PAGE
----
Modifications to be added. I will, however, add two small mods to the present poncho. The first is to add some means of securing the hood rolled into a high collar. In all but the worst windy conditions, I prefer to not to use the hood but wear a hat (I’m about to make a simple waterproof cover for my wide-brimmed hat to be used with the poncho). This will allow keeping the hood out of the way and dry until it’s needed. Second, we bivy-camped on that night and I realized that adding several tieout loops in the right places would allow using the poncho as a mini tarp covering my head that would make using the bivy much more comfortable. It will also enable using the poncho as improvised door or additional wall for my flat tarp so I think it’s worth the few additional grams.


    matthew rangel
    BPL Member


    That hood design looks way better than my OR Helium jacket. I can’t keep that hood on in a mild gust if my life depended on it!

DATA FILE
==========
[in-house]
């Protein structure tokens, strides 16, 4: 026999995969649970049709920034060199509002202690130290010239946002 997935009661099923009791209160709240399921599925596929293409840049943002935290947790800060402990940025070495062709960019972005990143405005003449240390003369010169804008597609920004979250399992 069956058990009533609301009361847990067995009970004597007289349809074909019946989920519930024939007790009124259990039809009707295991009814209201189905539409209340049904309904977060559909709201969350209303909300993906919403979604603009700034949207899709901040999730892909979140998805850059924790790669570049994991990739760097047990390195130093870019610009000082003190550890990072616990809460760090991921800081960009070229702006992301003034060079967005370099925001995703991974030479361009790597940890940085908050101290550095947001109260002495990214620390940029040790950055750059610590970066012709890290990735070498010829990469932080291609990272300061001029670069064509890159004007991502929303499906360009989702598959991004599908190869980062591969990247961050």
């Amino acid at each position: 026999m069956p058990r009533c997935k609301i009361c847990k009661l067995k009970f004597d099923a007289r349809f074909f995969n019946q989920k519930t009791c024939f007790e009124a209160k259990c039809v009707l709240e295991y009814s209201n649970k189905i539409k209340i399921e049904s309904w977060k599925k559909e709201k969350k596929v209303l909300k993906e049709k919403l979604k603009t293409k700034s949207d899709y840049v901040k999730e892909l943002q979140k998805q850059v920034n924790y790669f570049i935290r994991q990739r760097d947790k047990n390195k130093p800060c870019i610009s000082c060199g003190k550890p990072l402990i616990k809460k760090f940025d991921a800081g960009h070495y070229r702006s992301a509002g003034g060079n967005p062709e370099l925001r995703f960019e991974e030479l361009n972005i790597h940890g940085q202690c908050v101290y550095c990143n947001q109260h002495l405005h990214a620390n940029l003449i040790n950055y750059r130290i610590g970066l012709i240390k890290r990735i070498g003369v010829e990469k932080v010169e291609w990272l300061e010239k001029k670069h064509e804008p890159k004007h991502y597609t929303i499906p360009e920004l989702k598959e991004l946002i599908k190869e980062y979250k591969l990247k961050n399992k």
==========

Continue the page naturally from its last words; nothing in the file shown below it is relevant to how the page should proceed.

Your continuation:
Paul McLaughlin
    BPL Member


    regarding the zipper:  I agree on the snaps combined with zip idea. I have downloaded the pattern ( thx Roger) and gone as far as modifying it to the size I think would work for me and my pack, but haven’t gotten around to making one yet. But my strategy on the front closure would be the snaps and zip – or possibly velcro tabs and zip if I had issues finding plastic snaps I liked. I like the idea of a zip for big wind, and I also like the idea of the snaps for complete freedom of opening – open at the top, or the bottom, or in the middle just as it suits.